Indeed. I have done a bit of digging around and I think I came very close to assemble the whole “reset password and user accounts” picture. It goes something like this:
The init process reads /etc/inittab (standard Linux behavior)
/etc/inittab points to /etc/init.d/rcS (line 1)
/etc/init.d/rcS calls the script /etc/init.d/enable_var (line 14)
enable_var makes sure that /var is read-writeable, and that the proper folder structure is in place. Important: /var is mounted on flash memory.
/etc/init.d/enable_var calls the script /etc/init.d/update_passwd (line 85)
update_passwd reads the file /var/.passwd (no typo, it is really .passwd, you can check on your FS), makes sure that at least ‘root’, ‘avahi’ and ‘nobody’ are there, and if so replaces /etc/.passwd (again not a typo, it is really .passwd)
we then return to rcS, which then does all kinds of initializations, but nothing related to /etc/.passwd. The last line calls /usr/bin/nasd, and redirects output to /var/log/nasd.log
From there the proverbial trail goes cold. It seems there is no script that does the copy from /etc/.passwd to /etc/passwd. However, if you run ‘grep -r \.passwd /usr’, you get /usr/bin/nasd back. Surprise, surprise.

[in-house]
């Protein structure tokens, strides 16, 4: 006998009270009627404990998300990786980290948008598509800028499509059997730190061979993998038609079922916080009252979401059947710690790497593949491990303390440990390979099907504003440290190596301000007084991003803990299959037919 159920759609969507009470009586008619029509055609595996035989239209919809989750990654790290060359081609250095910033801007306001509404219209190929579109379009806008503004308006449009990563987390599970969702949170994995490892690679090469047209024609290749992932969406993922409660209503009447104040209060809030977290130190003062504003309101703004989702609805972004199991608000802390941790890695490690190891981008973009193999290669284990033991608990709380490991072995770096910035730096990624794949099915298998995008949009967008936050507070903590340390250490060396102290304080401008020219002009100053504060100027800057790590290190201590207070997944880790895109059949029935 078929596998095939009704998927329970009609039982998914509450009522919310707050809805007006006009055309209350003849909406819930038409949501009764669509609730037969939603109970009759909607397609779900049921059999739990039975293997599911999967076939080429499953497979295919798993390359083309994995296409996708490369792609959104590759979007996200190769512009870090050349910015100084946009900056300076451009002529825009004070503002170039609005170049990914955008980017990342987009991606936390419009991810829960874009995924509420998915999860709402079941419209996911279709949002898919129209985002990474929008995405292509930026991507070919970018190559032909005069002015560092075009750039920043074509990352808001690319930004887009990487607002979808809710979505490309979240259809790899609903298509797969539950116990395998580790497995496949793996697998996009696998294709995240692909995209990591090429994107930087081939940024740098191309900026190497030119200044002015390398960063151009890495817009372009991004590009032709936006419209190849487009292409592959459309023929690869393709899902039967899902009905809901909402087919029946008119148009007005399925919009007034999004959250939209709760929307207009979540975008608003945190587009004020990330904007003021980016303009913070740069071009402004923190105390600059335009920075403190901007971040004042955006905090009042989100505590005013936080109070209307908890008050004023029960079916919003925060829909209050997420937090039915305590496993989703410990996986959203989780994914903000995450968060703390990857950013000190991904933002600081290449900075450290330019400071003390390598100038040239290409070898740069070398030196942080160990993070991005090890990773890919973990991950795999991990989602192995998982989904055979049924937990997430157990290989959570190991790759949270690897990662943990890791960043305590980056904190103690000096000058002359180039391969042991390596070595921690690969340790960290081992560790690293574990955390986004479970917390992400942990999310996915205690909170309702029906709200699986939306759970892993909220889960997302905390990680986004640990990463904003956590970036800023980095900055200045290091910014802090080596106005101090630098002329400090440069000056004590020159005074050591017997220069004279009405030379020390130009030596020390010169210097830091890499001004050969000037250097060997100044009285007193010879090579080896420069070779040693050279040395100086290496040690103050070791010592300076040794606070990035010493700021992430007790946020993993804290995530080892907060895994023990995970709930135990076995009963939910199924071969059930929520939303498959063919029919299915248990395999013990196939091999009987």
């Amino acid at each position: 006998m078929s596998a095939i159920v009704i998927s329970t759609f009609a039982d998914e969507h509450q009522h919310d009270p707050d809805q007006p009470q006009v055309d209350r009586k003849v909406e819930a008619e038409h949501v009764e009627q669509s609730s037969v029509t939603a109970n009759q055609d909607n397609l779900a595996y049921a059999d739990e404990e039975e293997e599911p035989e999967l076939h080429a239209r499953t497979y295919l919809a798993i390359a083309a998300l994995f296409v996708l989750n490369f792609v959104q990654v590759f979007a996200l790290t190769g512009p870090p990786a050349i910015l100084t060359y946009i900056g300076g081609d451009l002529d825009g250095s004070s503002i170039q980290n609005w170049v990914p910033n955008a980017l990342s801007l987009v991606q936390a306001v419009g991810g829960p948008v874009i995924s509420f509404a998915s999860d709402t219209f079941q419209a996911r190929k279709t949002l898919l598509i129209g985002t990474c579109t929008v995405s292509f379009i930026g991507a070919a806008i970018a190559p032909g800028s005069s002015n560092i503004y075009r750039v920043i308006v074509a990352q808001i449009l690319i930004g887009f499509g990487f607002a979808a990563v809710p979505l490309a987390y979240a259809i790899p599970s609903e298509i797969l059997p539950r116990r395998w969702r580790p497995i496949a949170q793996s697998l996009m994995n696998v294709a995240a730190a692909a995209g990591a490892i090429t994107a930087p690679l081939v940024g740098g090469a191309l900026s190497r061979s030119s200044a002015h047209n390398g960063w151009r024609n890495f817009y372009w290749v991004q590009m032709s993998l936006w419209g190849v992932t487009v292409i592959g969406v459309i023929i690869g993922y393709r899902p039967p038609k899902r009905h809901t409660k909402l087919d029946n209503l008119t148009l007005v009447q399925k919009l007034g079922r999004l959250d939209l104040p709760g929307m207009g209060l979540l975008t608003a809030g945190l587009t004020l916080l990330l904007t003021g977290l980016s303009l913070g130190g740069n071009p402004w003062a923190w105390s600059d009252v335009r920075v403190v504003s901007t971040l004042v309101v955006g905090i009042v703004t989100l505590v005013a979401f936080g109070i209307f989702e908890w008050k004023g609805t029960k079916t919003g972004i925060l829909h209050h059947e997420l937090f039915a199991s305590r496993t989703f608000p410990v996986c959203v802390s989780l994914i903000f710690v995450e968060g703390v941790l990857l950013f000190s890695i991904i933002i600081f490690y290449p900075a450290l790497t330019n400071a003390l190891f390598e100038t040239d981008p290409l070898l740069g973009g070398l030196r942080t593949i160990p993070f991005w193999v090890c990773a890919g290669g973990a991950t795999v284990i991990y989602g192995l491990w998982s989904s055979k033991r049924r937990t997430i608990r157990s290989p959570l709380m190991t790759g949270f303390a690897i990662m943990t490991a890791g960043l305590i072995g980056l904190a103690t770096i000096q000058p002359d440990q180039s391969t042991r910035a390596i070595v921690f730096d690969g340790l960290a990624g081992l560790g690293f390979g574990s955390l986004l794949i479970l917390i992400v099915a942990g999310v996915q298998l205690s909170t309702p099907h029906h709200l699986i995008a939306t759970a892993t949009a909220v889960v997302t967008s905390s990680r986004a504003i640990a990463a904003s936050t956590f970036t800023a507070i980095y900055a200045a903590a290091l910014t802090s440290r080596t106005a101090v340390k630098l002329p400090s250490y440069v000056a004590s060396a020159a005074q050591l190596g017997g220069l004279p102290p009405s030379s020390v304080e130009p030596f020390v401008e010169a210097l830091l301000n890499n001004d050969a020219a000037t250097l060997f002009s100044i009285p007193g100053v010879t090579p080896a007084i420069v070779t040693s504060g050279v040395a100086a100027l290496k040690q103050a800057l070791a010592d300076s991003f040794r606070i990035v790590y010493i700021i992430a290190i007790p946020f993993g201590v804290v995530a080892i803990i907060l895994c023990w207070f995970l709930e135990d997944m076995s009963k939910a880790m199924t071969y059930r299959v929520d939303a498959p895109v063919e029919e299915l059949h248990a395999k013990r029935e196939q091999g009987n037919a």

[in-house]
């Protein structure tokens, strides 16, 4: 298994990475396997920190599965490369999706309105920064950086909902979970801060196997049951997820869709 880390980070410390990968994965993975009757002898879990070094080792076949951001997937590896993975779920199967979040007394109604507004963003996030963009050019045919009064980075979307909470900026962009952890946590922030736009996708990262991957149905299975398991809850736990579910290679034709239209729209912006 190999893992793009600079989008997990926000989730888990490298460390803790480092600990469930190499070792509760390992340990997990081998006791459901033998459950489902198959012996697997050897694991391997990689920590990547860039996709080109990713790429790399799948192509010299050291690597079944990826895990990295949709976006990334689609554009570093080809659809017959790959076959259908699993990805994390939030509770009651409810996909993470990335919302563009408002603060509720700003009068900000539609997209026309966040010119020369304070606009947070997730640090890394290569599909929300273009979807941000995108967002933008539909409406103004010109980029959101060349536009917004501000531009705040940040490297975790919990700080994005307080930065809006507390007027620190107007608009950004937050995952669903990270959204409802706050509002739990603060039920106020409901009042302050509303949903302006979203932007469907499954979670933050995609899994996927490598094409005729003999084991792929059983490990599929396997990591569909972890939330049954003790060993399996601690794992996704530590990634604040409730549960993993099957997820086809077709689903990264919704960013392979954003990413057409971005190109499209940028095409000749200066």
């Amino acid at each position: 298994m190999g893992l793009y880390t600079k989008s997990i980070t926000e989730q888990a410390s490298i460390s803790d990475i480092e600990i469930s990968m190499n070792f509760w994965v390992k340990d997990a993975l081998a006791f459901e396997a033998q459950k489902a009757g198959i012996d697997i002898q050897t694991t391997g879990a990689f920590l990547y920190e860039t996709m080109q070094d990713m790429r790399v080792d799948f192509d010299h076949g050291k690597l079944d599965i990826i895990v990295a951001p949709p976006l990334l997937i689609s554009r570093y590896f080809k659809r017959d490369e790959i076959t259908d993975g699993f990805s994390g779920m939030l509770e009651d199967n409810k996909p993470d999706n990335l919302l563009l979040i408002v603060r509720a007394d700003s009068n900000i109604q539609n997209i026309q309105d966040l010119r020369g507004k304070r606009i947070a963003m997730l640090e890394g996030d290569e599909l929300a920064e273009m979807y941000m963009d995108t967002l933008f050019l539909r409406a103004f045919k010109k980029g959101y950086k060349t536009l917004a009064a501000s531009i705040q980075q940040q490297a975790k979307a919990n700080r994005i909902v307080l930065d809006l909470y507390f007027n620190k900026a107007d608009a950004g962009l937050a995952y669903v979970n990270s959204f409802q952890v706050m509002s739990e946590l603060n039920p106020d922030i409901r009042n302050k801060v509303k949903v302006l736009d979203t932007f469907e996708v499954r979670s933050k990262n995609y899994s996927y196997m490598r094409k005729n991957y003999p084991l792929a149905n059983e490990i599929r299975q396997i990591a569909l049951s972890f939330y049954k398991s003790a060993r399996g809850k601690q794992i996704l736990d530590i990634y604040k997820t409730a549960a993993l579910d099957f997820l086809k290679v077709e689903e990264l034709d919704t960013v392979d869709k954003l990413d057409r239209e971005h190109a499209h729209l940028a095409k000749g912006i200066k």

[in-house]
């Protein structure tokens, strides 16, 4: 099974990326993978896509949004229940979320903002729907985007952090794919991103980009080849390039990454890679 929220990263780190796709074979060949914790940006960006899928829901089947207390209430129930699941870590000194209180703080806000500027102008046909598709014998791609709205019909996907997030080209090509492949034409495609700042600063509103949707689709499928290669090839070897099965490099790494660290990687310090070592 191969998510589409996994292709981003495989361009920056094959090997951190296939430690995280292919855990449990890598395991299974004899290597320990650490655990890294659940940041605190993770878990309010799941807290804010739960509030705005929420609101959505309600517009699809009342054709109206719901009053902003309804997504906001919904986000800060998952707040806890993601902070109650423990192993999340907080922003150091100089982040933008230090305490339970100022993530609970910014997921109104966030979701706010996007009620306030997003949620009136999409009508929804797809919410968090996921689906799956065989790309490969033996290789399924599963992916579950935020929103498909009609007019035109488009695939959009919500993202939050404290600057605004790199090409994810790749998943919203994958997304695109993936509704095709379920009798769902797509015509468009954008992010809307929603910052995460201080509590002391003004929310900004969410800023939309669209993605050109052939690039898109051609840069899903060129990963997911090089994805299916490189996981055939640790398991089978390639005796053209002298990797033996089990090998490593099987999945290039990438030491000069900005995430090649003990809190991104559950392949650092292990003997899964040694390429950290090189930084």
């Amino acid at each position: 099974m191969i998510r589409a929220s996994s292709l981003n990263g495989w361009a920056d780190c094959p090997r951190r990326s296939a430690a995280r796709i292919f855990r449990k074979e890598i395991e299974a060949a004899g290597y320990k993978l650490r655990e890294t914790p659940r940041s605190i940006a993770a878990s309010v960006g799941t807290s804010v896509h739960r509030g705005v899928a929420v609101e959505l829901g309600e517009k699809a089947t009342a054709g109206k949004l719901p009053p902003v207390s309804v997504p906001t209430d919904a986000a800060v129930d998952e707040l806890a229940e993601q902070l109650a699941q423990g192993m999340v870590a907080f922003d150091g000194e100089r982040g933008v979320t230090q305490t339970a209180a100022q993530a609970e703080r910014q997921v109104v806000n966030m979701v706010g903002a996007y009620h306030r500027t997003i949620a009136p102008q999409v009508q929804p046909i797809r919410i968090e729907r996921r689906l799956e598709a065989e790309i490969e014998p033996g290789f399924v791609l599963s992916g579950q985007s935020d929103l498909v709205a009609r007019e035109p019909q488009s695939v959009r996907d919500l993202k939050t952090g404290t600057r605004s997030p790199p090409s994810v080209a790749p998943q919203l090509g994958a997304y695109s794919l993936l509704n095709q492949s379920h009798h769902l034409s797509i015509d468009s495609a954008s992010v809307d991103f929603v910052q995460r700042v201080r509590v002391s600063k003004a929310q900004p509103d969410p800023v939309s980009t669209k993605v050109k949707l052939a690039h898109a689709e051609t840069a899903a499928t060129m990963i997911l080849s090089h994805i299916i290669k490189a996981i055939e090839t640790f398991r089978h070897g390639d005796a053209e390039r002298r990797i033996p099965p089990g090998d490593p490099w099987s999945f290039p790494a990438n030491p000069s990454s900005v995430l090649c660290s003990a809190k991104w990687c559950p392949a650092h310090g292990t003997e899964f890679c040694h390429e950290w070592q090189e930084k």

In summary: remember /var is on flash memory? I think the reason why Drobos are set up this way is because if they need to do support on this thing they can just reflash /var using some external device, and the next time they boot - bam! Root password is reset.
Now, you might be wondering why even have a /etc/.passwd in the first place. That is a very good question. I see no reason why not just copy directly from /var/.passwd directly to /etc/passwd. Who knows?
WARNING: THE INFORMATION BELOW IS DANGEROUS. I HAVE NOT TESTED IT ON MY DROBO FS. FOR ALL I KNOW, IT MIGHT TURN YOUR FS INTO A NICE, EXPENSIVE PAPER WEIGHT. I OFFER NO GUARANTEE ABOUT THIS, PROCEED AT YOUR OWN PERIL.
In any case, the way to “fix” the password reset seems to be simple. First, delete /var/.passwd. The script /var/update_passwd does not overwrite /etc/.passwd if /var/.passwd does not exist. After that, every time you modify /etc/passwd, remember to copy it over /etc/.passwd to replace it.
I have a feeling that if /etc/.passwd does not exist, then nasd won’t try to replace /etc/passwd, so (talking out of my a$$ now) deleting /etc/.passwd should prevent all future password and user account resets.